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Peter S wrote a review Mar 2020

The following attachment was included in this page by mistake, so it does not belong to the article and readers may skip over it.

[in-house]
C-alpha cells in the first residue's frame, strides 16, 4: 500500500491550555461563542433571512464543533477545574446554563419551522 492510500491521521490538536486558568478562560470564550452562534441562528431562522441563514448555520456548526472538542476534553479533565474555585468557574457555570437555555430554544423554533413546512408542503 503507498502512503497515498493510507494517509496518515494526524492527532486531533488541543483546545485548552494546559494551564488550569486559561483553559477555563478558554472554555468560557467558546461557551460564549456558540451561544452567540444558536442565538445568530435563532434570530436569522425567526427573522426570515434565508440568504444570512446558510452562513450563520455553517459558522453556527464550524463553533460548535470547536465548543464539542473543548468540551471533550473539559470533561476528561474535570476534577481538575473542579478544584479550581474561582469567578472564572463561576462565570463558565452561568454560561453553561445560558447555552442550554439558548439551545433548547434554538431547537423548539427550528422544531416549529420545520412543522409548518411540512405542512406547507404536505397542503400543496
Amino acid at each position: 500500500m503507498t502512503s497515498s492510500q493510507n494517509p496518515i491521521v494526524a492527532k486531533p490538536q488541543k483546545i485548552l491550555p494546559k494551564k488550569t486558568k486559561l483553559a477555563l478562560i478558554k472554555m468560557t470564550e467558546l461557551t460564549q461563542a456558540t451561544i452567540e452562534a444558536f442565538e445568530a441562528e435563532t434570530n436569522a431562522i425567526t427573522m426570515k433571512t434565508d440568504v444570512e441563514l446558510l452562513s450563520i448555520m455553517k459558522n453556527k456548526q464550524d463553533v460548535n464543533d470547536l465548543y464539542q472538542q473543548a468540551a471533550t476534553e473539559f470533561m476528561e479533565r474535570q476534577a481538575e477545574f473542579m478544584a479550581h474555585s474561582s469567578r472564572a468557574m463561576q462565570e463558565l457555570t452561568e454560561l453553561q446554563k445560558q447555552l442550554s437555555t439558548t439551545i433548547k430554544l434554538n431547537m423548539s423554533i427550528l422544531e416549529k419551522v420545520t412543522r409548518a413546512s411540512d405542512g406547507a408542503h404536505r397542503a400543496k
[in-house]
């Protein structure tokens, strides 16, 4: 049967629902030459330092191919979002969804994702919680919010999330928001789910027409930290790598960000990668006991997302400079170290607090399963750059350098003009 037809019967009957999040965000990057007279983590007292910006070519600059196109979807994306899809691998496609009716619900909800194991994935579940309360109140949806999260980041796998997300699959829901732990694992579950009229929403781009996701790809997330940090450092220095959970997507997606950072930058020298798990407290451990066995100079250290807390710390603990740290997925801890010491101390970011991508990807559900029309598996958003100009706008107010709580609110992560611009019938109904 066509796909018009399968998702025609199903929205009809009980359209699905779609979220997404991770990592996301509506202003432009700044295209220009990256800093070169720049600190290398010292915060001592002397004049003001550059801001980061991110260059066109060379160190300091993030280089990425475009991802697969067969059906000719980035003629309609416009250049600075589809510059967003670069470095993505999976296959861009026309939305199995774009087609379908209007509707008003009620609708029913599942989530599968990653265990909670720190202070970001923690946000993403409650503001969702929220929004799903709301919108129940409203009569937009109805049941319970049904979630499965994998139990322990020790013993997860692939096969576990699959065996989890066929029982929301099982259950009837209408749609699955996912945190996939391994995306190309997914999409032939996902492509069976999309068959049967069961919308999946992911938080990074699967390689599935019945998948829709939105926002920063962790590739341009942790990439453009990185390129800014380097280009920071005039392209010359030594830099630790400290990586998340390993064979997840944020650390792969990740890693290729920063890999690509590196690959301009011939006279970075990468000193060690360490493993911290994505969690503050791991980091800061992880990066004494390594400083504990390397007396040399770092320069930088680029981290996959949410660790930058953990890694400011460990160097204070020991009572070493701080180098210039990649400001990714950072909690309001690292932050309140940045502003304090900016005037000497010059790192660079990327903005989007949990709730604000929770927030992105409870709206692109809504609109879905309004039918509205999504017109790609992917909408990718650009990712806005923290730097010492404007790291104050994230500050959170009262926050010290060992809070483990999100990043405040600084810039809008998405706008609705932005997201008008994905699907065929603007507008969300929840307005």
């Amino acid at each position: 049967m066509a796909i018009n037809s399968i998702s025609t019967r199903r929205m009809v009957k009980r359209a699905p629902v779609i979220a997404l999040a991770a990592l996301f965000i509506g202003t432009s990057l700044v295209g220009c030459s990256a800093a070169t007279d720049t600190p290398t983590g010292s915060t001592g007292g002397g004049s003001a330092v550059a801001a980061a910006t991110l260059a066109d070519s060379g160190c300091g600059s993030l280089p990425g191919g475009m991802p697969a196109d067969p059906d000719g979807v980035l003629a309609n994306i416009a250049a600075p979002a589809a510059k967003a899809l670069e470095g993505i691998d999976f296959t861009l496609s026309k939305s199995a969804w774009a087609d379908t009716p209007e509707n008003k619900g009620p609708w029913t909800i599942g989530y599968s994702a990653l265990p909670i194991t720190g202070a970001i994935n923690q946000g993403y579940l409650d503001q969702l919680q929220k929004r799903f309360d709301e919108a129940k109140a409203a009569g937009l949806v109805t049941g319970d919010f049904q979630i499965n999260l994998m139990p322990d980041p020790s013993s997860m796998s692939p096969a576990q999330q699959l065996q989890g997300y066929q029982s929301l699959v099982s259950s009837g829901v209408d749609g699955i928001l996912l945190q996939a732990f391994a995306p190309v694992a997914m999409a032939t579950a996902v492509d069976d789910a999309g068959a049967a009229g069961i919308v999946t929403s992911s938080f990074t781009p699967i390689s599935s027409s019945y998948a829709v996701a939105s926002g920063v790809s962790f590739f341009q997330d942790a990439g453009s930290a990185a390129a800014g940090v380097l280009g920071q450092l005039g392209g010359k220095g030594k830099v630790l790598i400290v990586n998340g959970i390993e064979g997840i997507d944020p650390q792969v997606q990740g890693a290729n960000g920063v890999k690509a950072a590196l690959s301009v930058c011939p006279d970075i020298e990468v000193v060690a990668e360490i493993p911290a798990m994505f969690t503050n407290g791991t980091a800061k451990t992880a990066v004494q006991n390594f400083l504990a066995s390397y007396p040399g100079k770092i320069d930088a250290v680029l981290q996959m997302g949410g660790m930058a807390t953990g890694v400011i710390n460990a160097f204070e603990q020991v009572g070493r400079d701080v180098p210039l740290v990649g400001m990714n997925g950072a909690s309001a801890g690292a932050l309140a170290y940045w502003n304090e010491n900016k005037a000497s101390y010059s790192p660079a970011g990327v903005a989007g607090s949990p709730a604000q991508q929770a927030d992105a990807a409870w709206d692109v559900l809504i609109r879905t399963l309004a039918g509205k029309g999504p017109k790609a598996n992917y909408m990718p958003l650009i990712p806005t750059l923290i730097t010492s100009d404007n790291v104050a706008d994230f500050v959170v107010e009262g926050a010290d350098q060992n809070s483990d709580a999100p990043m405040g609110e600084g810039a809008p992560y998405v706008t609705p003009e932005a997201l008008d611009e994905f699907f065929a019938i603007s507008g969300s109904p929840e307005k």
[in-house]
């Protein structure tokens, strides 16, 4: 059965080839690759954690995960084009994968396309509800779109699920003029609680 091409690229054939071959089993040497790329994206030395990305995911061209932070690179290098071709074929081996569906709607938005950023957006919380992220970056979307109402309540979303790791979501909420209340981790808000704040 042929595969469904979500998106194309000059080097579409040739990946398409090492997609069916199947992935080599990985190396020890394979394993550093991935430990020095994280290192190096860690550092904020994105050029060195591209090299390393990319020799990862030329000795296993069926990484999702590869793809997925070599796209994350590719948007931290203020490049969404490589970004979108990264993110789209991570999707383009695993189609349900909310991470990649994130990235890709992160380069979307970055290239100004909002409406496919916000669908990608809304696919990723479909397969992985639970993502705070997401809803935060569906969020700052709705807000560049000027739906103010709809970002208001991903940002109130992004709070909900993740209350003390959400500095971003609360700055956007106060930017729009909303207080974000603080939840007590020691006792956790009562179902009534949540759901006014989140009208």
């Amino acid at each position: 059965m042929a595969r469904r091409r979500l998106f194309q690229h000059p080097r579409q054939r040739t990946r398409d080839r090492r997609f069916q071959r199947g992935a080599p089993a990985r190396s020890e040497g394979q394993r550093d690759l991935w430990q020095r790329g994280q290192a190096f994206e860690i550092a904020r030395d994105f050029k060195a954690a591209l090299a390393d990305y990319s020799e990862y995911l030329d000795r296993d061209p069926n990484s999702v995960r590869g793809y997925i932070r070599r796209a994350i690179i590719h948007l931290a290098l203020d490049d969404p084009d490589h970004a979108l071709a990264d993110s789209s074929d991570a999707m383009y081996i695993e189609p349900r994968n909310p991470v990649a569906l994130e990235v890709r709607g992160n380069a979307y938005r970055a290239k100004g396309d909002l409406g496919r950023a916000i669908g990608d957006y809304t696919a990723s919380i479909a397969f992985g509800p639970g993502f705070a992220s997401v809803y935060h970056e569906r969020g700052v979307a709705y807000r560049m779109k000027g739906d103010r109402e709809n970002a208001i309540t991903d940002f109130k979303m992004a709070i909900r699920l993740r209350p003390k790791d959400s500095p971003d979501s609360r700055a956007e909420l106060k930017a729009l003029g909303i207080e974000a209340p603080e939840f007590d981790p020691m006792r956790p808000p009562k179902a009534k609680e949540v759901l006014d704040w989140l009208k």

Rome, Italy2,789 contributions205 helpful votes